Keep your guinea pigs warm with your own winter warmer campaign

Brought to you by Burgess Pet Care

With winter approaching, we’re all starting to feel the chill. As we’re turning our heating on, we need to make sure our guinea pigs are also warm. Guinea pigs are sensitive to temperature changes and will struggle below 15 degrees. But guinea pigs can survive in cold weather with our help.  

Here at Burgess Excel, we’re launching a winter warmer campaign for our small furries! We want to make sure every guinea pig is cared for this winter. Check out our top tips to start your own campaign and help keep your guinea pigs warm: 


TIP ONE: Insulate your guinea pigs’ housing  

If your guinea pigs are living outside, move them into a porch, utility room or shed. If you aren’t able to move them, you can still get their house winter ready. 

Start by making sure your guinea pigs’ house for winter is waterproof, draughtproof, dry, and well-ventilated. This applies to guinea pigs living inside or outside. Then you can start insulating: 

  1. Insulate the floor with thick layers of newspaper. 
  2. Add extra bedding hay in their sleeping areas – including any hidey holes or tunnels. 
  3. Try microwavable pet-safe heat pads to give some extra warmth. 
  4. Add guinea pig safe blankets. 
  5. Give them extra cosy guinea pig bedding to snuggle up in. Burgess Excel Nap & Nest bedding is super soft and absorbent and is made with unused offcuts from teabag production! 
  6. For guinea pigs housed outdoors, cover their housing with a thick blanket or fitted cover. 

TIP TWO: Keep them dry 

A damp environment in cold weather is not good for your guinea pigs’ health, so you need to keep their housing dry. Change wet material daily and give their house a thorough clean at least once a week.  


TIP THREE: Give your guinea pigs a great diet everyday 

Your guinea pigs may need some extra food during winter to maintain their body temperature and condition. They need a good, balanced diet, outlined by the Burgess Excel Feeding Plan, with a couple of adaptations for the winter months: 

  • 85-90% good quality feeding hay: As fresh grass is less readily available, make sure your guinea pigs have constant access to good quality feeding hay.  
  • 10% guinea pig safe fresh greens: Make sure they aren’t frozen! 
  • 5% nuggets: You can increase your guinea pigs’ portion of nuggets, but make sure to monitor their weight. For guinea pigs housed inside, try the world’s first Indoor Guinea Pig Nuggets by Burgess Excel
  • Constant access to fresh, clean water: For outdoor guinea pigs, check their bowl or bottle every day and make sure the metal spout hasn’t iced up. 

TIP FOUR: Get your guinea pigs moving 

If the grass is dry, allow your guinea pigs to have a run-around in a secure area of the garden during warmer parts of the day. Don’t let them get wet or too cold. When the weather is poor, allocate some room indoors for your guinea pigs, with lots of hay, tunnels, and boxes to hide in. Help encourage their natural foraging behaviour by sprinkling some Burgess Excel forage mix in their feeding hay. Or help cement your bond by hand feeding a Burgess Excel Winter Berry Bake.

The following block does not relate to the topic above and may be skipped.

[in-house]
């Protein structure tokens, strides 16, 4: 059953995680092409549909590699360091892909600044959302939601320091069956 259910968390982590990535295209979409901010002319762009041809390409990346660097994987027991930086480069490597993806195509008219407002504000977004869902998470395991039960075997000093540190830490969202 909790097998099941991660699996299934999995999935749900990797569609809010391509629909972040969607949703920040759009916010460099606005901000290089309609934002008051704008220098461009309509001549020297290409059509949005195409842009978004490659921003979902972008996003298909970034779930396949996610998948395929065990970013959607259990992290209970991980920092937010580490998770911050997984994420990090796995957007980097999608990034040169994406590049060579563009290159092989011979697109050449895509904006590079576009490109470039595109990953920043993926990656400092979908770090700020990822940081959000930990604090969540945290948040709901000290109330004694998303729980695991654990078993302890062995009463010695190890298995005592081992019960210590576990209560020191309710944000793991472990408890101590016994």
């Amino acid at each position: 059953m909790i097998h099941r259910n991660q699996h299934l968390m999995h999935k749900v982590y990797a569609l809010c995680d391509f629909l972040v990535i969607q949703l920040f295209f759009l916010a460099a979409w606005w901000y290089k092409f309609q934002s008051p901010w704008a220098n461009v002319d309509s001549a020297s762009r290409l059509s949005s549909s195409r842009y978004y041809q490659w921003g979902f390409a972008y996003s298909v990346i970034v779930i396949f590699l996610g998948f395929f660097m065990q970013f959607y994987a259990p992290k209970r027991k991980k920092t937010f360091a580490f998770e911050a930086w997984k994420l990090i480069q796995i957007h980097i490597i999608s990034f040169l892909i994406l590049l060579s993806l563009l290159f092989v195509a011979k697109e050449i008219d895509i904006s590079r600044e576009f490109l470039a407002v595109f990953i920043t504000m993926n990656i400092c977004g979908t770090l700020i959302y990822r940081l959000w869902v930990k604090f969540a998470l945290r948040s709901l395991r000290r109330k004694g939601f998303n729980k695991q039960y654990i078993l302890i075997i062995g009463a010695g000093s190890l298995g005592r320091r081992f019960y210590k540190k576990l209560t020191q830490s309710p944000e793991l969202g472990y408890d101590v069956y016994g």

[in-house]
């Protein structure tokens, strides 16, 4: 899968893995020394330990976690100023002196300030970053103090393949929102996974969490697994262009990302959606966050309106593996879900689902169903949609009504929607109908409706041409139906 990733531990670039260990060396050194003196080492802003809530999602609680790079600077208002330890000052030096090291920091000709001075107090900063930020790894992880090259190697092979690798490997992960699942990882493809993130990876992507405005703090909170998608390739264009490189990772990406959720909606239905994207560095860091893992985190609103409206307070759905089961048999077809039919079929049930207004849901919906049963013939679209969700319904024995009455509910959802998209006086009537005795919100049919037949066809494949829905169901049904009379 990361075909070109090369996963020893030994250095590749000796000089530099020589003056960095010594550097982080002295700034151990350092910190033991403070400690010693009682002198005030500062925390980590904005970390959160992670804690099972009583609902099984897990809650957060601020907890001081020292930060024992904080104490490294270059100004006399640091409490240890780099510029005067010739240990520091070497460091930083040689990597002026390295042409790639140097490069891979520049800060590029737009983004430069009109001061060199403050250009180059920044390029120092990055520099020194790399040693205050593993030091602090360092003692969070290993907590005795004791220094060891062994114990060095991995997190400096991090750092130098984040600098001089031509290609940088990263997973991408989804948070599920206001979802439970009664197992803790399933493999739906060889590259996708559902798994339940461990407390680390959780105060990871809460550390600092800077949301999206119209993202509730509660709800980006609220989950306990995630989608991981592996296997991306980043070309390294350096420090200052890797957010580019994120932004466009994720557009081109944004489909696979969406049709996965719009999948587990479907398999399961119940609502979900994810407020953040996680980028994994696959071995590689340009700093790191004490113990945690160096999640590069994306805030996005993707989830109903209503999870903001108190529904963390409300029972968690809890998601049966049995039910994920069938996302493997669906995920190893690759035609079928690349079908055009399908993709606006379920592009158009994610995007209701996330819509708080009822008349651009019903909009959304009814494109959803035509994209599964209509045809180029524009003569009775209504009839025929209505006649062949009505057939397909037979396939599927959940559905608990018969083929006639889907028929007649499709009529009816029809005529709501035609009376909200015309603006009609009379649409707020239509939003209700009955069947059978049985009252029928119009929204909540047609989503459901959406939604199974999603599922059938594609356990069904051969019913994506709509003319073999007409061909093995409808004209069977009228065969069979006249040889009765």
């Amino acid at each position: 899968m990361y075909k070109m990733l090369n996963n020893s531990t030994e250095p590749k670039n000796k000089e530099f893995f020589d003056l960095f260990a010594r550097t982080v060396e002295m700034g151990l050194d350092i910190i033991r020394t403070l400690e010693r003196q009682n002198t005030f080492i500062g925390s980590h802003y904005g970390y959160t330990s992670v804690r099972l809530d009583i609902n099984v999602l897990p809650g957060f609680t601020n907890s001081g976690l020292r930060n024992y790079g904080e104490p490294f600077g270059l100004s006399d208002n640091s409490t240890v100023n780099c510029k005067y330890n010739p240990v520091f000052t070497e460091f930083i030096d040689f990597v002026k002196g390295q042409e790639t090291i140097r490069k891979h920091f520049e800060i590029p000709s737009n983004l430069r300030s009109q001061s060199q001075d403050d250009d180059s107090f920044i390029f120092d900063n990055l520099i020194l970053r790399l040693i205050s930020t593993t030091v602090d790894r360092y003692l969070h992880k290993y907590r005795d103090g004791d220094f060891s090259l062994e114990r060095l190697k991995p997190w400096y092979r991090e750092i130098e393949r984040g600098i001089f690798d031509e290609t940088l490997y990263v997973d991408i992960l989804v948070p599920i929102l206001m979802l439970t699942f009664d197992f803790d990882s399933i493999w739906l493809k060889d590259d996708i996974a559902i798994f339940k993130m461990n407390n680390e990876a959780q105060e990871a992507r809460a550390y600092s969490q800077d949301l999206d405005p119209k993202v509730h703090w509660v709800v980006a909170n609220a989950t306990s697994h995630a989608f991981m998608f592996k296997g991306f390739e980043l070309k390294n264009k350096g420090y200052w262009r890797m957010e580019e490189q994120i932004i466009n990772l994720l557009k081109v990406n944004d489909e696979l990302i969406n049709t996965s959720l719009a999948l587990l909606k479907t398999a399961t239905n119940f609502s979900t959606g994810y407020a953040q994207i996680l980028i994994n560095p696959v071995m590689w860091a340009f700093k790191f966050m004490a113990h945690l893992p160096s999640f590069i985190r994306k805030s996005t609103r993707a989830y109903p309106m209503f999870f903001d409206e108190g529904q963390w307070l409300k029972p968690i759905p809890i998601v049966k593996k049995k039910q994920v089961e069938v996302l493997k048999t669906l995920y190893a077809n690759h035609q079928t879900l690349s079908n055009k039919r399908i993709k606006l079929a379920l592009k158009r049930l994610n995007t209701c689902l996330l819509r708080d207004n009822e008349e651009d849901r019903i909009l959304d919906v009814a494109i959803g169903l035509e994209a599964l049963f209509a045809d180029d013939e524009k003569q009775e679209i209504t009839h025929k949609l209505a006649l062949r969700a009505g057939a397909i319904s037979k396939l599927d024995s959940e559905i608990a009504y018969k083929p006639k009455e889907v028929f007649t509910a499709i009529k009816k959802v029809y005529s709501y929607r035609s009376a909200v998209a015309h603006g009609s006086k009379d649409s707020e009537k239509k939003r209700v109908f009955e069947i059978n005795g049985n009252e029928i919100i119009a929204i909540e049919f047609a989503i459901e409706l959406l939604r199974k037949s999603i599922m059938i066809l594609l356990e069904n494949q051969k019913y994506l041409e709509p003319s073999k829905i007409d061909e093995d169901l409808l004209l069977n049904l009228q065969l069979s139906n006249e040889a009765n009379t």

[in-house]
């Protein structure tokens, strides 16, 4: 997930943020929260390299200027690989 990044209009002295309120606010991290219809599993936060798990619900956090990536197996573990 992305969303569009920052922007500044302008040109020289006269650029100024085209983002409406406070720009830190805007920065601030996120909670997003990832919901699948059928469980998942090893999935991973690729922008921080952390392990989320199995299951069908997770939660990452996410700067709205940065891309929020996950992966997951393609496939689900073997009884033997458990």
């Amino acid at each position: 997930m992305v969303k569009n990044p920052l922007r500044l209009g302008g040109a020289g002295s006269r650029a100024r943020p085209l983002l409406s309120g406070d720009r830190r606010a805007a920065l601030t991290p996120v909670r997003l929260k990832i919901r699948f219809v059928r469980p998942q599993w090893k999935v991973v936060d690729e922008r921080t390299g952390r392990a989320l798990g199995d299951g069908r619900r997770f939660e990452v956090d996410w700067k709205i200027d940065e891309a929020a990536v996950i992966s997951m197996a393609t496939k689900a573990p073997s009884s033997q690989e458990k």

Advances in veterinary medicine for guinea pigs

Article by Abigail Edis FdSc RVN CertVNES CCExotics veterinary nurse.

Veterinary medicine is moving forward all the time and I am very lucky to be working at the forefront of exotic animal medicine and seeing new and advancing techniques all the time.  I  hope the following pages help you understand what we as vets and nurses are doing to help our little furry friends and what I am personally trying to push forward.

Why are guinea pigs still classed as exotics?

This question gets asked a lot so I thought I Would get this answered. In veterinary med-icine we have four main groups of animals when vets are taught in school – farm (or large animal), equine, small animal (your reg-ular cats and dogs) and exotics (everything that is not a cat and dog).The reason that guinea pigs fall under this category of care is that they require very different medical approach to your normal cats and dogs. Not only are appropriate drugs and dosages vastly different, they also don’t have the same sorts of conditions and symptoms as cats and dogs do, making their care a bit more tricky. Vet schools do teach medicine for small furries (rabbits, guineapigs, hamsters etc). However in some placesteaching can be limited due to all the other biology and disease teaching that must be done, even though it’s 5 years it’s still not enough sometimes. Exotic medicine is a mas-sive topic in itself, this is why vets specialise in this area.Thankfully where I work I am constantly with vet students. I am continually cramming their heads with lots of basics on small furries and their care. We are increasing the amount weteach in the vet schools and bringing in more guinea pig medicine into the curriculum,which can only be a good thing.

Why use an exotics vet or piggy savvy vet?